The Simplest Chicken Salad?
I've decided it might be the best chicken salad. Thoughts, a recipe, and some deviled ham salad!
BY NOW, THOSE OF YOU WHO’VE BEEN WITH the Department of Salad since it was established in late 2020 (it was called Ye Olde Salad Trough way back then; not really) have become well aware of the fact that our definition of “salad” is purposely loosey-goosey.
And you probably also know that we are not a diet site. We’re not qualified to give dietary advice, plus the idea that salad is a diet dish is true only if you have an extremely limited idea of what a salad is (🥗)—or if you have never looked up the number of calories in a tablespoon of olive oil.
While we love nothing more than that giant leafy green salad simply dressed and emblazoned with all the “healthy” vegetables a farmer could possibly grow, we’d have gone out of business ages ago if that emoji version was in fact the only kind of salad that this planet—with all its countries and cultures—had spun into existence after all this time. (Man has been eating salad since the days of ancient Greece and Rome.)
In fact, if we have a credo, Number 1 at the top of the list of our beliefs would be: You can pretty much make salad out of anything.
We’re not saying you should, just that you could.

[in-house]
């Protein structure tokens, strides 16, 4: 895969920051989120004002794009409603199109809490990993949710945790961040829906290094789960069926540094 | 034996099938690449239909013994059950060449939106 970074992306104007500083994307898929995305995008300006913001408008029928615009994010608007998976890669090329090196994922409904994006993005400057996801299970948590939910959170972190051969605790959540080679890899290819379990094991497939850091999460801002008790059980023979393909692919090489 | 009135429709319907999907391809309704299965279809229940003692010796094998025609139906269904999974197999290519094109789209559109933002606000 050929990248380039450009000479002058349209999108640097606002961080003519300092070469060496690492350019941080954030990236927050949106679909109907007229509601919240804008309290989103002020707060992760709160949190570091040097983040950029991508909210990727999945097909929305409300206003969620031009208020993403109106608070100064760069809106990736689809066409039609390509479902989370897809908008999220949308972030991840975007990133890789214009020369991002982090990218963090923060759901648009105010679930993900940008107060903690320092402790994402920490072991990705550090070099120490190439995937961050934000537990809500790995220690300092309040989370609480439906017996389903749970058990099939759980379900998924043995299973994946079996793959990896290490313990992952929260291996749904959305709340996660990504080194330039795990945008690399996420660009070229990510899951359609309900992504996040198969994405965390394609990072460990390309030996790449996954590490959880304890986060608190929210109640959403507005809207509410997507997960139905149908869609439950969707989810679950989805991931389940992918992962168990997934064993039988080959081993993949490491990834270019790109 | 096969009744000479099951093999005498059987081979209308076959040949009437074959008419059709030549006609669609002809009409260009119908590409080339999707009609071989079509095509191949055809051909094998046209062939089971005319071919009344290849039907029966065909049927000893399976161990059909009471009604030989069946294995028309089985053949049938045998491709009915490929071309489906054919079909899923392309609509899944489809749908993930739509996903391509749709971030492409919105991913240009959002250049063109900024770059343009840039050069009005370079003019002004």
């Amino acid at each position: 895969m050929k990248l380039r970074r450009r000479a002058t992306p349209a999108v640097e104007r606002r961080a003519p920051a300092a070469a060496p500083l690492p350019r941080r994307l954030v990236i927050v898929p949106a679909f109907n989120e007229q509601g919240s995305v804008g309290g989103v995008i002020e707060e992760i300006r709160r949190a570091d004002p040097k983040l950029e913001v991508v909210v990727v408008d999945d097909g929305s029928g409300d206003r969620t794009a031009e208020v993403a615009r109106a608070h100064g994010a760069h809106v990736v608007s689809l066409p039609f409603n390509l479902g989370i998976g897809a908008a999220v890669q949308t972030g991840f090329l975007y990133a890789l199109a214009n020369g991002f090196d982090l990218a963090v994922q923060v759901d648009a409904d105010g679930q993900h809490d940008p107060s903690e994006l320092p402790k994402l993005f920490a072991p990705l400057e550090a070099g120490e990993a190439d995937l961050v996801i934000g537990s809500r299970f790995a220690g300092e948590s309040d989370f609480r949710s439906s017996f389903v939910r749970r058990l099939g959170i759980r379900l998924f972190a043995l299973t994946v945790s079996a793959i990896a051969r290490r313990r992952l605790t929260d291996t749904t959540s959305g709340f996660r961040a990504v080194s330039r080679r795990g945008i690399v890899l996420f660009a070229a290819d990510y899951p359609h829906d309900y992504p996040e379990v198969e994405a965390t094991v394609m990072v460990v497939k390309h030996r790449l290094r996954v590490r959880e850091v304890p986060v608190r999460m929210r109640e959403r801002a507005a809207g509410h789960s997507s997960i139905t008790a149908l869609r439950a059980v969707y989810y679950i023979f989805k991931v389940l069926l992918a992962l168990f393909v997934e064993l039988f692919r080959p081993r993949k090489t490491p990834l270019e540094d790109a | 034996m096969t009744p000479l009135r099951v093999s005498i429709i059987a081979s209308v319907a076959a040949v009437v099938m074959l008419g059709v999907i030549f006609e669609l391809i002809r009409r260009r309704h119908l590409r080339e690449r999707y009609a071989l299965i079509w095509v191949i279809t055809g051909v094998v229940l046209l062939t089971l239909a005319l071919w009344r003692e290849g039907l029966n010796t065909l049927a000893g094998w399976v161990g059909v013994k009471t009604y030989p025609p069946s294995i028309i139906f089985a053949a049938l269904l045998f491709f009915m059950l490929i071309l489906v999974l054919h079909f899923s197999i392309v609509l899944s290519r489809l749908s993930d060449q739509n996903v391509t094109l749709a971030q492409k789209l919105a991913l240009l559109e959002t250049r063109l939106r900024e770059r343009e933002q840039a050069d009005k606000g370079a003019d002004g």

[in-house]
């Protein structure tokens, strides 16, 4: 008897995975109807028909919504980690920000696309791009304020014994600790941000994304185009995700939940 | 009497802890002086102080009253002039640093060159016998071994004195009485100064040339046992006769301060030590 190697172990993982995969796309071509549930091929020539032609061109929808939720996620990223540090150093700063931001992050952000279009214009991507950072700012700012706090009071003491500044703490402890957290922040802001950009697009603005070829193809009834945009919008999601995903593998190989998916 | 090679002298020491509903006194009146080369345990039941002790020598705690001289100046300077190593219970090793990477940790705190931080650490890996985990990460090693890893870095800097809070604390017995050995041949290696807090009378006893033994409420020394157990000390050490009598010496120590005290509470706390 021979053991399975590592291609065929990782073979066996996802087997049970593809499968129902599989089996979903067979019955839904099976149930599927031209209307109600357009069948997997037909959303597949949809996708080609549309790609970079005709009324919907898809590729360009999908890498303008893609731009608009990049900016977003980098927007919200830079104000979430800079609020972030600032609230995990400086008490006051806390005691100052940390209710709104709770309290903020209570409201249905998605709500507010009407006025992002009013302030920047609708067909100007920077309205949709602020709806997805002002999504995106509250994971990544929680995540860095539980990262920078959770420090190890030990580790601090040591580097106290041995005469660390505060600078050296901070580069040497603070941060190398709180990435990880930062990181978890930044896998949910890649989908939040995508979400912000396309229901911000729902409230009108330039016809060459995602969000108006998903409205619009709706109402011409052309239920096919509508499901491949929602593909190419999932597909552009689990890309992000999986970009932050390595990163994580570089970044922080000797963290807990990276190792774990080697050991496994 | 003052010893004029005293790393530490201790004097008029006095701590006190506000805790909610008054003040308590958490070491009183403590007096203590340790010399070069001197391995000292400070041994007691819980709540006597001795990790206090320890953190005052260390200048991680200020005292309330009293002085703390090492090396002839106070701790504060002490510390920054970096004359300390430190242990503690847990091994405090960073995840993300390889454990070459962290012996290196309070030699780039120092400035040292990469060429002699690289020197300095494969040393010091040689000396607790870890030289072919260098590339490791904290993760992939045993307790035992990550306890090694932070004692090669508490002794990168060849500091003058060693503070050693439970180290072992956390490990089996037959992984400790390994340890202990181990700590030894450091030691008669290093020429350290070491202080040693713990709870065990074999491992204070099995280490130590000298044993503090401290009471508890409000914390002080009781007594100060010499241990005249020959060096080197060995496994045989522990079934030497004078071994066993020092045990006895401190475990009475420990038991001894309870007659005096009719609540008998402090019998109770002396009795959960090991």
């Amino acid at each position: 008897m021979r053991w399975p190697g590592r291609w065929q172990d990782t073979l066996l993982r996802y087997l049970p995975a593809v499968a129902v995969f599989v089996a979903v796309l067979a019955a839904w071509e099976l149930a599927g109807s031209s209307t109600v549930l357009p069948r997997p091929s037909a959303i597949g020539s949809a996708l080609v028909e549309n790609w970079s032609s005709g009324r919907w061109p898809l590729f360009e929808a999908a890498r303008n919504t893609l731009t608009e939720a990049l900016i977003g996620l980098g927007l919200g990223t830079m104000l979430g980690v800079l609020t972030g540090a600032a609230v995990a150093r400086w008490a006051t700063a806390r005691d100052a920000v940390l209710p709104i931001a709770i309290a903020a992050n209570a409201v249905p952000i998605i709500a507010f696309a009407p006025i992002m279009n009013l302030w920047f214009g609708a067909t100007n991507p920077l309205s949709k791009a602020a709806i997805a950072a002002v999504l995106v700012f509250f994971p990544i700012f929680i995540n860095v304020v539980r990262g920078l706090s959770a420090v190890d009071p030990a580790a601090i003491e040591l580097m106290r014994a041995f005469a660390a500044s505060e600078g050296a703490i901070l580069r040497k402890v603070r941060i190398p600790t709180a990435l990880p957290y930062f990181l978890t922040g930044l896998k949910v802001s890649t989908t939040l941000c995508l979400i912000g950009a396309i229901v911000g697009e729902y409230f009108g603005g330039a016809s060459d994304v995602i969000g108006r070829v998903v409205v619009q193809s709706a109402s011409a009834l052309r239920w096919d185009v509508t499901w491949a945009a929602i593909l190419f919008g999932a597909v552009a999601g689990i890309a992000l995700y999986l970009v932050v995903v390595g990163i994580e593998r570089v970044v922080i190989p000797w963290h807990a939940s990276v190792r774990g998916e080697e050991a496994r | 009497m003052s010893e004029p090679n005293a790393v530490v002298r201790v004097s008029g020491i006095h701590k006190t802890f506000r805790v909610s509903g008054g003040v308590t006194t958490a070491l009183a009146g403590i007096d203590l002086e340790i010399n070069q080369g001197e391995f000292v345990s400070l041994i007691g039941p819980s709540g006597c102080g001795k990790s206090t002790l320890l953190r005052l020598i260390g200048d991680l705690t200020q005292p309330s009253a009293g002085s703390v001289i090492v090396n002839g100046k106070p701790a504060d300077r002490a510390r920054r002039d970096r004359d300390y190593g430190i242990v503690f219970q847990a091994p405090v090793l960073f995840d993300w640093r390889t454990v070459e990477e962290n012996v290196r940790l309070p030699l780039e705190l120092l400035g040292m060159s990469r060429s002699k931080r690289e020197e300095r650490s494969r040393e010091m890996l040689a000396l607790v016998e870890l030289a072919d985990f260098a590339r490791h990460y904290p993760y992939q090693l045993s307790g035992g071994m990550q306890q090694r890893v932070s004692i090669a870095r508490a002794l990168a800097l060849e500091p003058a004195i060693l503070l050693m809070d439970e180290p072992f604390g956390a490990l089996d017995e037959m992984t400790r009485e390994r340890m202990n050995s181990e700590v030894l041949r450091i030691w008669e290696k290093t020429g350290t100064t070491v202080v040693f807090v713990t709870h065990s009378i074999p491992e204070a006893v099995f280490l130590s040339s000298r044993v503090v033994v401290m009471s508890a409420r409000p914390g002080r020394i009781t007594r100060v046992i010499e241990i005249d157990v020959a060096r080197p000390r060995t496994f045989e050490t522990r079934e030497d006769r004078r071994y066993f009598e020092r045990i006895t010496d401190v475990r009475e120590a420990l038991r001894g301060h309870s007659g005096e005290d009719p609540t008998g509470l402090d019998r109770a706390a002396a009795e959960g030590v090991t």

For instance, every time I visit my hometown in Galax, Virginia, I notice some salads for sale that I would never have thought to make. The truth is I can’t even stand to look at a couple of them.
And yet there they are, beloved enough to maintain their seasonally permanent spot in the refrigerator case marked SALAD not far from the SALAD BAR at the Food City (which is one of the few grocery stores left in a town of 6,000, thanks to Walmart, a place that continues to kill off independent grocers and destroy local commerce at an alarming clip. But that’s for another day. And I suppose I should be glad there’s a good grocery store at all.)
For a long time, my avert-your-eyes category has included the grape salad (I’ve circled it in the above photo of the Food City salad display case), which I refer to as Cream of Grapes. This is my extremely mature way of not calling it exactly what it looks like: Eyeball Salad. (Since it has pecans, I’m nonetheless compelled to pick it up and show it to whoever is with me at the moment, or to the odd passerby, and ask: “Do I have a pecan in my eyes?”)